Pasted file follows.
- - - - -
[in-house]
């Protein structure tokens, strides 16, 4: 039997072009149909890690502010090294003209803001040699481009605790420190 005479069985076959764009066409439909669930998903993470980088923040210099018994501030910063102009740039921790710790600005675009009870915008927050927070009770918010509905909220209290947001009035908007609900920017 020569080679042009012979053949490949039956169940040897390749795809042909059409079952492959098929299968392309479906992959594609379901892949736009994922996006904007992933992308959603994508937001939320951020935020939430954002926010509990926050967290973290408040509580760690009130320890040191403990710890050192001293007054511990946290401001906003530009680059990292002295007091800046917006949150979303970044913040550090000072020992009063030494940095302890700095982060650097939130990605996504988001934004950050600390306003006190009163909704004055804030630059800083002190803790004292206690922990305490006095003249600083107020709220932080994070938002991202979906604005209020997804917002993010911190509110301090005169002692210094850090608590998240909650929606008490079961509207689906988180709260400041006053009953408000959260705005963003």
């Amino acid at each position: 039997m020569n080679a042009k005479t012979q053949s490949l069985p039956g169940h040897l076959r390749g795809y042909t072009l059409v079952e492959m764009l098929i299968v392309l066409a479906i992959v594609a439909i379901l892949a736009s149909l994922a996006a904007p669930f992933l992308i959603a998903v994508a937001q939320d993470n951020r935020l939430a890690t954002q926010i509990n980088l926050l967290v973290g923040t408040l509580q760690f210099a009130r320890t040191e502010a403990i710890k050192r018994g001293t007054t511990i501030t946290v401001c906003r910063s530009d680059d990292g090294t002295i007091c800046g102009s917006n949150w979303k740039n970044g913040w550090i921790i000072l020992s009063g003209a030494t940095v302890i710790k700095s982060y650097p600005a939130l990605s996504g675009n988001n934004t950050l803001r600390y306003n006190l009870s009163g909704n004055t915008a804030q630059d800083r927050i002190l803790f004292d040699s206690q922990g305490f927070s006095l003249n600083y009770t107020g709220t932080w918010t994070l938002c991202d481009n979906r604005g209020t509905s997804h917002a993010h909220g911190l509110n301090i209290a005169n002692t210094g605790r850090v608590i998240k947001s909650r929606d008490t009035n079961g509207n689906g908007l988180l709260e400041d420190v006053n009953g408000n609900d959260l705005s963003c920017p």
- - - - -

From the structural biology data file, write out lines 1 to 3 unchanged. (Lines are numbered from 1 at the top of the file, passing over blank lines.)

[in-house]
């Protein structure tokens, strides 16, 4: 039997072009149909890690502010090294003209803001040699481009605790420190 005479069985076959764009066409439909669930998903993470980088923040210099018994501030910063102009740039921790710790600005675009009870915008927050927070009770918010509905909220209290947001009035908007609900920017 020569080679042009012979053949490949039956169940040897390749795809042909059409079952492959098929299968392309479906992959594609379901892949736009994922996006904007992933992308959603994508937001939320951020935020939430954002926010509990926050967290973290408040509580760690009130320890040191403990710890050192001293007054511990946290401001906003530009680059990292002295007091800046917006949150979303970044913040550090000072020992009063030494940095302890700095982060650097939130990605996504988001934004950050600390306003006190009163909704004055804030630059800083002190803790004292206690922990305490006095003249600083107020709220932080994070938002991202979906604005209020997804917002993010911190509110301090005169002692210094850090608590998240909650929606008490079961509207689906988180709260400041006053009953408000959260705005963003």
């Amino acid at each position: 039997m020569n080679a042009k005479t012979q053949s490949l069985p039956g169940h040897l076959r390749g795809y042909t072009l059409v079952e492959m764009l098929i299968v392309l066409a479906i992959v594609a439909i379901l892949a736009s149909l994922a996006a904007p669930f992933l992308i959603a998903v994508a937001q939320d993470n951020r935020l939430a890690t954002q926010i509990n980088l926050l967290v973290g923040t408040l509580q760690f210099a009130r320890t040191e502010a403990i710890k050192r018994g001293t007054t511990i501030t946290v401001c906003r910063s530009d680059d990292g090294t002295i007091c800046g102009s917006n949150w979303k740039n970044g913040w550090i921790i000072l020992s009063g003209a030494t940095v302890i710790k700095s982060y650097p600005a939130l990605s996504g675009n988001n934004t950050l803001r600390y306003n006190l009870s009163g909704n004055t915008a804030q630059d800083r927050i002190l803790f004292d040699s206690q922990g305490f927070s006095l003249n600083y009770t107020g709220t932080w918010t994070l938002c991202d481009n979906r604005g209020t509905s997804h917002a993010h909220g911190l509110n301090i209290a005169n002692t210094g605790r850090v608590i998240k947001s909650r929606d008490t009035n079961g509207n689906g908007l988180l709260e400041d420190v006053n009953g408000n609900d959260l705005s963003c920017p």